TIME THEME SPEAKER
09:00 – 09:10Introduction and Overview Ron Zernicke, Chair
09:10 – 09:30 "Bone structure, evolution and disuse" René Rizzoli, Switzerland
09:30 – 9:50 Muscle and bone in weightlessness Dieter Felsenberg, Germany
09:50 – 10:10 "Bone Health: The Role of Nutrition During Space Flight" Scott Smith, USA
10:10 – 10:30 "New models for bone investigations in Space" Laurence Vico, France
10:30 – 10:50 BREAK
10:50-11:10 "Can Mechanical Factors Serve to Preserve the Musculoskeletal System of Astronauts?" Clinton Rubin; USA
11:10 – 11:30 "A unexpected role for the immunoregulatory molecules CD200:CD200R in the control of bone development" Reginald Gorczynski, Canada
11:30 – 11:50 "Exercise countermeasures: Can they prevent bone loss?" Peter Cavanagh, USA
11:50 – 12:00 Outcomes from ISLSWG Bone Research in Space Workshop held May 31 – June 1, 2006 Designated Workshop speakers
12:00 – 12:30 "Bone loss during space flight, perspective of an astronaut" David Williams, Astronaut, Canada

###

Osteoporosis, in which the bones become porous and break easily, is one of the world's most common and debilitating diseases. The result: pain, loss of movement, inability to perform daily chores, and in many cases, death. One out of three women over 50 will experience osteoporotic fractures, as will one out of five men 1, 2, 3. Unfortunately, screening for people at risk is far from being a standard practice. Osteoporosis can, to a certain extent, be prevented, it can be easily diagnosed and effective treatments are available.

The International Osteoporosis Foundation (IOF) is the only worldwide organization dedicated to the fight against osteoporosis. It brings together scientists, physicians, patient societies and corporate partners.

Working with its 172 member societies in 85 locations, and other healthcare-related organizations around the world, IOF encourages awareness and prevention, early detection and improved treatment of osteoporosis.

1 Melton U, Chrischilles EA, Cooper C et al. How many women have osteoporosis? Journal of Bone Mineral Research, 1992; 7:1005-10
2 Kanis JA et al. Long-term risk of osteoporotic fracture in Malmo. Osteoporosis International, 2000; 11:669-674
3. Melton LJ, et al. Bone density and fracture risk in men. JBMR. 1998; 13:No 12:1915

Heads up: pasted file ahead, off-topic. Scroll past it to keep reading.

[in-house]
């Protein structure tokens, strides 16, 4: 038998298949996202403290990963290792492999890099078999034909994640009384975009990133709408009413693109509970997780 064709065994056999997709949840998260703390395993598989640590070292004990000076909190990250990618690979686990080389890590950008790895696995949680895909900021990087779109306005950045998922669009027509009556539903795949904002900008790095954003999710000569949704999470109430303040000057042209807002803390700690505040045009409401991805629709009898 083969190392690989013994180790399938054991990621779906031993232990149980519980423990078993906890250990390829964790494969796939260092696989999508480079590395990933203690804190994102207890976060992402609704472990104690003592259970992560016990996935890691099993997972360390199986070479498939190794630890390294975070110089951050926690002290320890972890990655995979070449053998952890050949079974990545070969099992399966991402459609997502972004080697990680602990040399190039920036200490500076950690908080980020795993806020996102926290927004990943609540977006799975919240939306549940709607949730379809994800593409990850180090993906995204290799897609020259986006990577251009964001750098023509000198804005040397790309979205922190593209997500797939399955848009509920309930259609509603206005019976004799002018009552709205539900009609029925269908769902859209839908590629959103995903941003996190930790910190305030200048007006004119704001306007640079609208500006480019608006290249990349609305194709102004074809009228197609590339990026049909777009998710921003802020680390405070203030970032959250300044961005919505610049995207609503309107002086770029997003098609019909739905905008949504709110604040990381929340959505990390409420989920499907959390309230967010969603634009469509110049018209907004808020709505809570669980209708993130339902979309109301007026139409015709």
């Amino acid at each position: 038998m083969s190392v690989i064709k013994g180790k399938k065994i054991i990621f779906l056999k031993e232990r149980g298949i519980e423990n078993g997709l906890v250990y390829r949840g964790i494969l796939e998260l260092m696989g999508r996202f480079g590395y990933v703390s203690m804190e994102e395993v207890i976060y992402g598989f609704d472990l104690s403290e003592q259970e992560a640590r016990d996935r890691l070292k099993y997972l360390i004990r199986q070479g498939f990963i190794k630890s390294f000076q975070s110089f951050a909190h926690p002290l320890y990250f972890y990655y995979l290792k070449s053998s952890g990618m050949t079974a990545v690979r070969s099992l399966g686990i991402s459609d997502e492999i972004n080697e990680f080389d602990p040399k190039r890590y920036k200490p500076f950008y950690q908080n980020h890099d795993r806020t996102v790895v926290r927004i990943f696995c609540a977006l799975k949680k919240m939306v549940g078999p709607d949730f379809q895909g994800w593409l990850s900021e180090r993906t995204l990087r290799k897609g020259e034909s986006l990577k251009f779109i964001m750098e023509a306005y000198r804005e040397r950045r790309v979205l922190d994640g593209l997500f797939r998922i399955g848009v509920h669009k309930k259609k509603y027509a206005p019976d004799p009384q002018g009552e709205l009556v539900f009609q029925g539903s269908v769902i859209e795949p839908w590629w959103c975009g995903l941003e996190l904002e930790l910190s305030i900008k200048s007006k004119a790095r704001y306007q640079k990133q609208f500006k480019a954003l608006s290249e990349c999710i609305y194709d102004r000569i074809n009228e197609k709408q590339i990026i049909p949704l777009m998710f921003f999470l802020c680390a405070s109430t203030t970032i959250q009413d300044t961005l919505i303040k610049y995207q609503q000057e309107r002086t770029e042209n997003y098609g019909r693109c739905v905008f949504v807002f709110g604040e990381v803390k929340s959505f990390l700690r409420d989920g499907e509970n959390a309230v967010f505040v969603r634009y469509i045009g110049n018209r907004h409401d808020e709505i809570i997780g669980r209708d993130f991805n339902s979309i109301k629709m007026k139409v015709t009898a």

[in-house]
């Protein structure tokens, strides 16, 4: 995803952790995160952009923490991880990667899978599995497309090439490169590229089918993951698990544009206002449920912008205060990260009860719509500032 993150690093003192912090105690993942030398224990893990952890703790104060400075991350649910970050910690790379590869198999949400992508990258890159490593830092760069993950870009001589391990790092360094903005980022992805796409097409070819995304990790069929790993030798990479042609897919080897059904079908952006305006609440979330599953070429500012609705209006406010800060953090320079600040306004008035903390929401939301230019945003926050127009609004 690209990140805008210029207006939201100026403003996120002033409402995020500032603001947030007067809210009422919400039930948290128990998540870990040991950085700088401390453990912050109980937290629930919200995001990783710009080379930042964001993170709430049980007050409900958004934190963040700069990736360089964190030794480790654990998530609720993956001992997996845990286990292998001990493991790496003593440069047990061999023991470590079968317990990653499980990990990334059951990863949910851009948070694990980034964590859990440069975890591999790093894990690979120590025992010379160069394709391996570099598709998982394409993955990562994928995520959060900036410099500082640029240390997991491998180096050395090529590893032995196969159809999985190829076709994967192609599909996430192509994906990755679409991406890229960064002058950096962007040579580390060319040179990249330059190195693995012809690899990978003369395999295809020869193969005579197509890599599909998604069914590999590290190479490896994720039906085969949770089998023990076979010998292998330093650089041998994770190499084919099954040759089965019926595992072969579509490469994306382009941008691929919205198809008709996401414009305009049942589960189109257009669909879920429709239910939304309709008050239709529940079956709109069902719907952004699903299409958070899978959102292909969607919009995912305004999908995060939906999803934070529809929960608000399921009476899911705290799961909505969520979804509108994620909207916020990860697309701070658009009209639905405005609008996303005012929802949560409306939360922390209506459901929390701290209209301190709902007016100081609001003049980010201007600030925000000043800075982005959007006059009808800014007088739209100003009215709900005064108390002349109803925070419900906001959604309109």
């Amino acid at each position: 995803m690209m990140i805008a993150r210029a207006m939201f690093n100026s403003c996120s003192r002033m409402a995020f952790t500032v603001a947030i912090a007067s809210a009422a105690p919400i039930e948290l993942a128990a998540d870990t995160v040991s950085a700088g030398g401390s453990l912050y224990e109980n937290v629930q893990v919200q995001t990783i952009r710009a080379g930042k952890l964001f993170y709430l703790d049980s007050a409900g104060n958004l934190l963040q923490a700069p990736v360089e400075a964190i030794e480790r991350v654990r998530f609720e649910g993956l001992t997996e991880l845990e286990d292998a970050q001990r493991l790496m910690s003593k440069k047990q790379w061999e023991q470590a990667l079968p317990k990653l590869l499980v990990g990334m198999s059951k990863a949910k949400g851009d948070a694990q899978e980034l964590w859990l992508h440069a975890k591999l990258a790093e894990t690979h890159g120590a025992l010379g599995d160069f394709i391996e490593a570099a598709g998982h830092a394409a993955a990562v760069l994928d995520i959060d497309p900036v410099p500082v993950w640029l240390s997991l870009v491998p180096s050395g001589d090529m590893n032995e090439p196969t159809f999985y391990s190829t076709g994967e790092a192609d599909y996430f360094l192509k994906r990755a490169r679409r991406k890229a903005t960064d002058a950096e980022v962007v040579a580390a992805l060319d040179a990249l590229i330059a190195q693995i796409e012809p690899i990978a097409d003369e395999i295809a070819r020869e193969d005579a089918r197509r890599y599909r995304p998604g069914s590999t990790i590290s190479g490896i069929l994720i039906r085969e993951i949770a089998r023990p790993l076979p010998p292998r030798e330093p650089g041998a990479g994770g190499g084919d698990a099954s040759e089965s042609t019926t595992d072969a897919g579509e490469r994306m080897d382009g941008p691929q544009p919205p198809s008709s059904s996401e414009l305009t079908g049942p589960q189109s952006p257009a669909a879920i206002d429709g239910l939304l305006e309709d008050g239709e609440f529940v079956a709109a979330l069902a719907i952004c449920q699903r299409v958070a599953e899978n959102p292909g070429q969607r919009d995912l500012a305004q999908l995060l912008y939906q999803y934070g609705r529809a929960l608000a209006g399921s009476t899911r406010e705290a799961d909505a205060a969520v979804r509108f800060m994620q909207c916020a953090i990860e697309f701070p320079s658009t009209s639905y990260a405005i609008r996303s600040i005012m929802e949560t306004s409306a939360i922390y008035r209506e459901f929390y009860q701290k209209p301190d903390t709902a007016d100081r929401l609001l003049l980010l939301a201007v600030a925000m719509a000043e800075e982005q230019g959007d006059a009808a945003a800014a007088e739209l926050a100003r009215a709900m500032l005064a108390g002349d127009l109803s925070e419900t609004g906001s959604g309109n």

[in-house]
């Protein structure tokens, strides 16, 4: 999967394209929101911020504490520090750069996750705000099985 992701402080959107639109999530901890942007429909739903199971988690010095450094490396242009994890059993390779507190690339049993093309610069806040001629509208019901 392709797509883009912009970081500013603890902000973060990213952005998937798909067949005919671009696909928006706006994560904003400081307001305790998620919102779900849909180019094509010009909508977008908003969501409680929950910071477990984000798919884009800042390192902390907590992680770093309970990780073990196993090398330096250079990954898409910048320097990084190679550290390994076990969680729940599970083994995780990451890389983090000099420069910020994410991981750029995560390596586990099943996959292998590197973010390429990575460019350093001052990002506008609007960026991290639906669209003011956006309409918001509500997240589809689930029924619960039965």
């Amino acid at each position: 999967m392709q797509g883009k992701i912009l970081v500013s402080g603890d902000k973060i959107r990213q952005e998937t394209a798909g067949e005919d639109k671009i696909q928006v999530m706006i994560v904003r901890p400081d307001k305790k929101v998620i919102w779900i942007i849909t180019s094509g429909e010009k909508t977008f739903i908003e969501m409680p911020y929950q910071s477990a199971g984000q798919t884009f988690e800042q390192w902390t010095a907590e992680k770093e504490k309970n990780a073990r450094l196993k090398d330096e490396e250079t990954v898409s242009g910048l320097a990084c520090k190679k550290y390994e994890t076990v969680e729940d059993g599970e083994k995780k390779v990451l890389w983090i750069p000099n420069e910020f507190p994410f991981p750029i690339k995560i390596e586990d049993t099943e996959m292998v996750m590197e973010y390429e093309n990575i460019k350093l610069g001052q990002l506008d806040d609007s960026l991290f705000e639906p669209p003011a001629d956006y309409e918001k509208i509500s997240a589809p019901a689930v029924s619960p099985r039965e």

IOF World Congress on Osteoporosis, held every two years, is the only global congress dedicated specifically to all aspects of osteoporosis. Besides the opportunity to learn about the latest science and developments in diagnosis, treatment and the most recent socio-economic studies, participants have the chance to meet and exchange ideas with other physicians from around the world. All aspects of osteoporosis will be covered during the Congress which will comprise lectures by invited speakers presenting cutting edge research in the field, and a large number of oral presentations and poster sessions selected from 720 submitted abstracts. More than 70 Meet the Expert Sessions covering many practical aspects of diagnosis and management of osteoporosis are also on the program.

The Canadian Space Agency, established in 1989, is responsible for coordinating all civilian space-related scientific and technological research policies and programs for the Government of Canada. The CSA leverages international cooperation to champion world-class scientific research and industrial development for the benefit of humanity.

For more information on osteoporosis and IOF please visit: www.osteofound.org For further information, please contact:
Paul Spencer Sochaczewski, Head of Communications,

International Osteoporosis Foundation:
Tel. +41 22 994 0100 E-mail: IOFnews@osteofound.org

or

Andrew Leopold, Weber Shandwick Worldwide
400-207 Queen's Quay West, Toronto, Tel: +1 416 964 6444
E-mail: aleopold@webershandwick.com